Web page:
You may notice the signs of overstimulation before crying. In this case your baby might start to turn away from the stimulation, become agitated and their movements may become jerkier.
Too hot or too cold
Temperature is important for keeping your baby comfortable.
The general rule of thumb is to dress your baby in one more layer than yourself in order to keep them comfortable. So if you have a long-sleeved top on, add a vest under your baby’s onesie.
If you find it confusing deciding what to put your baby in for sleep, you can get a room thermometer and a sleeping bag. Depending on what tog rating you get, you can follow a rough guide about how many layers your baby will need to wear under it to stay warm or cool.
If in doubt about your baby’s comfort, stick your fingers down their top and feel the back of their neck to see if they feel too warm.
This area was one of my main areas of worry in the first year with my first baby. I had a GroEgg and GroBags, which come with a clothing guide for you to follow. This helped a lot!
An item of clothing could be pinching your baby or their nappy may be on too tight.
Investigate their clothing to make sure it is not causing the discomfort.
Bottle-fed babies tend to be more windy than breastfed babies, but all little ones may need burping.
A cry about gas pain will tend to sound urgent and your baby may draw up their legs towards where the pain is coming from.
You can help your baby with their gas by burping them regularly during a feed. If you are struggling to get burps up, try different positions for burping your baby.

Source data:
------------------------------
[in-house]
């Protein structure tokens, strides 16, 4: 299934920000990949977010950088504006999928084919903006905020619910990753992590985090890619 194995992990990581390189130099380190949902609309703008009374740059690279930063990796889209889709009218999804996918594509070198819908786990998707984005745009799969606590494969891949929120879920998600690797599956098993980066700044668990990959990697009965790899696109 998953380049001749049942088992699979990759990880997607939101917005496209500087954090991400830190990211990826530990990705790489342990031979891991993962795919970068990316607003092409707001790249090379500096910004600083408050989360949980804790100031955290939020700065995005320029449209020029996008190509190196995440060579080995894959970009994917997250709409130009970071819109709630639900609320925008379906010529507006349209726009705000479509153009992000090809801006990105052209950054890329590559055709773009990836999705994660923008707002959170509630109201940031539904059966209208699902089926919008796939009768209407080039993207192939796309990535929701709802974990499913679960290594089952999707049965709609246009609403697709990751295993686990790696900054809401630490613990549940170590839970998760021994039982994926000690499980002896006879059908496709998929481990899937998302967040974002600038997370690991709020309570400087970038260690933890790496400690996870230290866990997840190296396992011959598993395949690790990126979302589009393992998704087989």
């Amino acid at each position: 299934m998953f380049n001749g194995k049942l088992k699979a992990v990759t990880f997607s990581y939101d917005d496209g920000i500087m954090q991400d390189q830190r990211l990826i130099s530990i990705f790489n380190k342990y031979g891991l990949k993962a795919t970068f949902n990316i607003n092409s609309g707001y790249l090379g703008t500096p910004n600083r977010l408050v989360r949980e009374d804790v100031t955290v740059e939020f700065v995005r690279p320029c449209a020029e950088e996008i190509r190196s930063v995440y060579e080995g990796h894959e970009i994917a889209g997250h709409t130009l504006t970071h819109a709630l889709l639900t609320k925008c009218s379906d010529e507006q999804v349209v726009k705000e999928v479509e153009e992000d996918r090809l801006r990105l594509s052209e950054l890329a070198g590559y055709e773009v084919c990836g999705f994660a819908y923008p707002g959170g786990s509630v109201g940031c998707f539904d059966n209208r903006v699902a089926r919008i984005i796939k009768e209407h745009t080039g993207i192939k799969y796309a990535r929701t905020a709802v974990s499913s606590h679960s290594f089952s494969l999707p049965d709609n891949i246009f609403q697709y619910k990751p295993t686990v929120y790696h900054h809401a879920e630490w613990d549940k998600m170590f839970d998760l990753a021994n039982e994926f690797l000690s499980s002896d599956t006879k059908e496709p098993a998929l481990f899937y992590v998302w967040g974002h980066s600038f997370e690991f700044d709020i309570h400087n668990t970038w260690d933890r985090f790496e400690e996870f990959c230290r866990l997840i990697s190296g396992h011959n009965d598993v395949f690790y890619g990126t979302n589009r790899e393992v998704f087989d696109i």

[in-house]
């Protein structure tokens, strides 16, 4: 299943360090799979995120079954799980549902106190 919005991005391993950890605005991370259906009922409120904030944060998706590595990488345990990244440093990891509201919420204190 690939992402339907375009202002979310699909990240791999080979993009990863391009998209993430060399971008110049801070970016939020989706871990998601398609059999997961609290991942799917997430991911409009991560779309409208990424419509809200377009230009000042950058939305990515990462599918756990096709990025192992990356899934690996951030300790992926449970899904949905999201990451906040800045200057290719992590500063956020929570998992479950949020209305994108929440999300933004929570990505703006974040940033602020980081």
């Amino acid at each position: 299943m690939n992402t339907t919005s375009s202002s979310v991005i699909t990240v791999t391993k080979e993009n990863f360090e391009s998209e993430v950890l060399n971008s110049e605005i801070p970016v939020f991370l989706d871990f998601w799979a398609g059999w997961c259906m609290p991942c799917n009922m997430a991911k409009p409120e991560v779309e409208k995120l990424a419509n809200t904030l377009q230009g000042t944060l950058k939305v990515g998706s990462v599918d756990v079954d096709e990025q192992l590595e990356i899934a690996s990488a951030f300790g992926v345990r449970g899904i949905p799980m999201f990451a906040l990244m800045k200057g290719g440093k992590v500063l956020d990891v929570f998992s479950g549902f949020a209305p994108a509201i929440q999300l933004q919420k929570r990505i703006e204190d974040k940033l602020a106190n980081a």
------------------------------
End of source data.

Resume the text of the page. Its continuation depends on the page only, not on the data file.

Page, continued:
You could hold them over your lap, face down, and gently rub their tummy. Or you can sit them upright, supporting their chin, and pat their back.
Try not to rub and pat too vigorously or you may bring up the entire feed.
Be sure to check your baby for a fever, as it could indicate an infection or other issue. Does your baby have a runny nose, as colds can make them very irritable, as they do adults!
Other possible causes of pain may be silent reflux. This is where the immature muscle at the top of the stomach is not closed tight enough to prevent stomach acid from rising upwards. This can cause heartburn.
Some babies actually vomit regularly with reflux, but silent reflux generally produces no vomit, though there may be some spit-up.
A doctor can help diagnose your baby with silent reflux and advise you on any best practices.
One of the best things you can do is try to keep your baby upright when you feed them, and when laying them down to sleep.
You can do this by propping up one end of their cot. I used to use books for this and it worked a treat. There are more silent reflux tips over on this post.
Why does my baby cry for no reason?
So here we are. We’ve assessed all of the real reasons your baby might be crying. Now we’re at the end of the road.
What on earth is going on then?
Perhaps by this point you’re thinking of the “C” word. Nope, nothing that rude, this is a family site (haha). Nope, we’re talking “colic”.
Now, colic is a very interesting concept, so let’s chat about what that word actually means.
Colic in a baby is generally defined as a baby who cries for more than three hours a day, more than three days a week, for three weeks in an otherwise healthy child.
The main theory about what causes colic is some kind of gastrointestinal pain, possibly trapped gas. But this is not definitive.
For all of the little information out there about colic, it all points to just one firm conclusion: A colicky baby cries a lot, seemingly for no reason.
Here’s the main thing you need to know about colic:
There is NO single thing that has been proven to cure/help/treat colic.